There is, of course, much more to be done in economic policy. We do need deeper and broader tax cuts, further reductions in debt, further deregulation and privatization, and especially the elimination of corporate subsidies and industrial-development schemes. In large measure, however, the public arguments for doing so have already been won. Conservatives have to more than modern liberals in a hurry.

The truth of the matter is that the real agenda and the defining issues have shifted from economic issues to social values, so conservatives must do the same.

Kinsella advises Harper on Socons

Kinsella sees an opportunity for Harper in the recent hubbub about creeping socons:
May 27, 2005 - What did you think of the Globe's big headline on front, Warren? "Christian activists capturing Tory races" - that one?

Well, if it's true, they're done like dinner. Stick in the proverbial fork, man.

But it's also an opportunity for Stephen Harper. Let a few more ridings get hijacked, then make a big show out of refusing to sign their nomination papers. Kick out the wackos, if need be.

Kills two birds with one stone: gets rid of a bunch of single-issue troublemakers. And gets you Ontario.

Snippets of Grewal

Andrew Coyne copies and pastes a series of opinions about the Grewal matter, some of them interesting, some of them not. Most of them either explicitly or implicitly criticizing Murphy and the PMO.

Friday, May 27, 2005

Why delay giving Grewal tapes to the RCMP?

As was noted several days ago (see, e.g., here), the Tories have committed themselves to give the Grewal tapes to the RCMP.

One paragraph in the story struck me as odd:
"We're going to hand it to the proper authorities -- I would assume it's the RCMP," the source said. "The leader's office is aware of it." He said the transfer will be made once Punjabi portions of the tape are translated, but couldn't predict a time frame.

What I don't understand is why there should be any delay at all. There have been public allegations of illegal behaviour. Why the delay? So they can make their own transcript, one might suppose from the quote. But the recordings are on two CDs. They could burn a copy to keep and give the tapes to the RCMP now, couldn't they?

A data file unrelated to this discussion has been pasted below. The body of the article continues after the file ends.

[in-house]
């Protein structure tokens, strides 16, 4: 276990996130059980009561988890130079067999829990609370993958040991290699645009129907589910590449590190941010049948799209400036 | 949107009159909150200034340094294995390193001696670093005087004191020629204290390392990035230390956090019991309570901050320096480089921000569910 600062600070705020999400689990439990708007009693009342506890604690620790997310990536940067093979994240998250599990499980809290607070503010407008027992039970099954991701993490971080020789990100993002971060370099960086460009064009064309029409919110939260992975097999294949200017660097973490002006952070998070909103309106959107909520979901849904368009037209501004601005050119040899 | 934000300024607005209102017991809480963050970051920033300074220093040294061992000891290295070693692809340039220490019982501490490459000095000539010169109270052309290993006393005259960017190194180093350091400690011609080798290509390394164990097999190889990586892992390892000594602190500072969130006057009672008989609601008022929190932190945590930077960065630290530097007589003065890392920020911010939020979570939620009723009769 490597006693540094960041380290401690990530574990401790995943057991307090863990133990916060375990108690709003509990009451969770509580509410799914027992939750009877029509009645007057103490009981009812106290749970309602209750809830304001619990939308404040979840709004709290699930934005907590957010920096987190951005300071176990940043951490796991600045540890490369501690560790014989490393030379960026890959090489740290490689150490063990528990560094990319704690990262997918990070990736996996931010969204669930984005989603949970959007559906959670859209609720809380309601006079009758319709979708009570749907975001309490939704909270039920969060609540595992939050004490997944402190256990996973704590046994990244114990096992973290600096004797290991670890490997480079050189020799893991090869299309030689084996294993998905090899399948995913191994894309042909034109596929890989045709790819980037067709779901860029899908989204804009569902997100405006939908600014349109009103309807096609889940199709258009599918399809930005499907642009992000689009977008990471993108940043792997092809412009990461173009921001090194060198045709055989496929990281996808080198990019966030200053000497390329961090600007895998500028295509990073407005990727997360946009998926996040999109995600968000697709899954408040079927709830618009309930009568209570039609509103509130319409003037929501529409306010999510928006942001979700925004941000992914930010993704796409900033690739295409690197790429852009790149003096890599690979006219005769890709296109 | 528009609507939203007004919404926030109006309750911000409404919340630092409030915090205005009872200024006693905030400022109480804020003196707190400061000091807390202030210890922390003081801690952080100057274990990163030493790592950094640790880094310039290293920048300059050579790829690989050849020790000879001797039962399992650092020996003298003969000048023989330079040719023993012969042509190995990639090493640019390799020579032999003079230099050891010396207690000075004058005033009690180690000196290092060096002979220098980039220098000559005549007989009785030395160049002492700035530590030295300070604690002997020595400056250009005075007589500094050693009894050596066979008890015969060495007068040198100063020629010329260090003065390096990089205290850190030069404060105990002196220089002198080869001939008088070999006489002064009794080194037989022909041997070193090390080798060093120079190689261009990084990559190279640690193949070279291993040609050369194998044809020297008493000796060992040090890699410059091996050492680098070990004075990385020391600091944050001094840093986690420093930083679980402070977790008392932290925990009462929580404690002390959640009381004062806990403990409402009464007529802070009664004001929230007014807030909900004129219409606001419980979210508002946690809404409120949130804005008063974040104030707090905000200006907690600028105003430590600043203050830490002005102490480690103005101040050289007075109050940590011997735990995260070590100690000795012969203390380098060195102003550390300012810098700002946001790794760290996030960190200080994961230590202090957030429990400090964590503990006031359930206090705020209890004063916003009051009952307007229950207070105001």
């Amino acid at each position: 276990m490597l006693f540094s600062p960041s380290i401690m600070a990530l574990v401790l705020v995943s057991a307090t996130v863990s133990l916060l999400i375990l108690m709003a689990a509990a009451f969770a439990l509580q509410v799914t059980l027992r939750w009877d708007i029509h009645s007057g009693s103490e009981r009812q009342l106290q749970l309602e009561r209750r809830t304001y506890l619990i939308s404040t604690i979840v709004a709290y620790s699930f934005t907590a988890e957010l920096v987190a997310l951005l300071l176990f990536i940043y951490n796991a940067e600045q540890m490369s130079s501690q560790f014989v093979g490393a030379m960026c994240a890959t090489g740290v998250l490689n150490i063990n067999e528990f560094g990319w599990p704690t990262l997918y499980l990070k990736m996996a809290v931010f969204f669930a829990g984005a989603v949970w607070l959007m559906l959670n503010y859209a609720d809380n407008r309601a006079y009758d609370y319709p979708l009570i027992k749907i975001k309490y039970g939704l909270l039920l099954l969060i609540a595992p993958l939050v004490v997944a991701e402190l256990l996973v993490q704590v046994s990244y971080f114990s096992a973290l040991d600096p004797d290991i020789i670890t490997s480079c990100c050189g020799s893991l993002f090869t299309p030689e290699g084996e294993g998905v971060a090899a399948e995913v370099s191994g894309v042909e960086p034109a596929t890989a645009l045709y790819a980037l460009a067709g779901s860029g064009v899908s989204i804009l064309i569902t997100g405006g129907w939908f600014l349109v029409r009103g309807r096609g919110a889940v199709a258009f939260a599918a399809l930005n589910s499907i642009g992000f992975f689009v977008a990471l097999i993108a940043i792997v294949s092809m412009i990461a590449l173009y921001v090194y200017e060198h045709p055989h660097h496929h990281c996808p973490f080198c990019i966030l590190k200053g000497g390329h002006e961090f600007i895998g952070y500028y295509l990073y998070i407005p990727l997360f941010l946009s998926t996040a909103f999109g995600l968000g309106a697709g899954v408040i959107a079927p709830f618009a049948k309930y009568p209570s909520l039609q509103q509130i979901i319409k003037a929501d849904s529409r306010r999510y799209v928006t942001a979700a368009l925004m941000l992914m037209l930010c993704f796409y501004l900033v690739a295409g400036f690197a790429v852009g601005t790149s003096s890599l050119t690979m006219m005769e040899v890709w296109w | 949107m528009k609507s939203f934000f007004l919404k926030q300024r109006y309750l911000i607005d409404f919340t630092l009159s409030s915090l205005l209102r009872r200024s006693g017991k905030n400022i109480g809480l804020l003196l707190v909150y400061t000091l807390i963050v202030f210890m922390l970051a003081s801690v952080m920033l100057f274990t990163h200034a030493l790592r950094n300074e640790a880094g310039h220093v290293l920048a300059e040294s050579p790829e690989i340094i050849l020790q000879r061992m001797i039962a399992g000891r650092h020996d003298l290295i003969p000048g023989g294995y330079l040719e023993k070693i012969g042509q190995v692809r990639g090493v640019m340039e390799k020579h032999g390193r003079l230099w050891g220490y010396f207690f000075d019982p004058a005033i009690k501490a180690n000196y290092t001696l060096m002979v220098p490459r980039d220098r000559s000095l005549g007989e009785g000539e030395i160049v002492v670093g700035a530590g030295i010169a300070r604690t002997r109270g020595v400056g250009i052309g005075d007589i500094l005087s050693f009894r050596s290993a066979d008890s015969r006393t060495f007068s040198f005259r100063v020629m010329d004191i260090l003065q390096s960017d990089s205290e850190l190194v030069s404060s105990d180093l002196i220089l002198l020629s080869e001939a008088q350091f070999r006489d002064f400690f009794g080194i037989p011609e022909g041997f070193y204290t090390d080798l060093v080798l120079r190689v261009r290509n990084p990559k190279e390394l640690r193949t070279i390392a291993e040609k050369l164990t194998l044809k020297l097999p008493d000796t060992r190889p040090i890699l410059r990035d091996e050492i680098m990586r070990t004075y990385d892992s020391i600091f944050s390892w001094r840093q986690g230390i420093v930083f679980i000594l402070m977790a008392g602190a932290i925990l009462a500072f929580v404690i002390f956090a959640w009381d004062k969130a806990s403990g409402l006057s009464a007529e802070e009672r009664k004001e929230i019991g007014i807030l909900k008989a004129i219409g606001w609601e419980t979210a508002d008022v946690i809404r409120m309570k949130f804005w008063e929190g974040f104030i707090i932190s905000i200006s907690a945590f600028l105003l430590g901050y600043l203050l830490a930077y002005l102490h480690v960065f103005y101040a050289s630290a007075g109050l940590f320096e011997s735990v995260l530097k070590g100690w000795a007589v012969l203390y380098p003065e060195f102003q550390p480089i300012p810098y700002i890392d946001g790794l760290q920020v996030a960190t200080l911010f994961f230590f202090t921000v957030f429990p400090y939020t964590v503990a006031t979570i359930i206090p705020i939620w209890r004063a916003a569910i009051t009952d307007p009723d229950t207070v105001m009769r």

Recognition at last!

Calgary grit calls Buckets of Grewal "the funniest named blog out there."

Religious Views & Politics

Idealistic pragmatist cites a very striking poll:
It brings to mind the Macleans year-end poll for 2004, which indicated that the concerns of Harper and Haynes on this issue are not misplaced. One of the questions they asked was: "Do you think political leaders should be using their religious beliefs to guide their actions at all times, sometimes, or never?" and the responses were: "At all times," 9%, "sometimes," 24%, and "never," 65%. Sixty-five percent is a pretty telling number. The truly fascinating statistic, though, was what emerged when they looked at the results from the poll responders who had already identified themselves as evangelical or born-again Christians. At that point the numbers looked more like this: "At all times," 18%, "sometimes," 30%, and "never," 49%. Nearly half of the born-again Christians sampled stated that politicians should never use their religious beliefs to guide their actions.

G&M: Christian activists capturing Conservative nominations

The Globe and Mail has an article on the recent successes of evangelicals and fundamentalists in capturing nominations. Oss Haynes, who lost a nomination fight in Halifax to one of them
"The difficulty, from a party perspective, is that it begins to hijack the other agendas that parties have," said Ross Haynes, who lost the Conservative nomination in the riding of Halifax to one of three "Christian, pro-family people" recommended by a minister at a religious rally this spring in Kentville, N.S.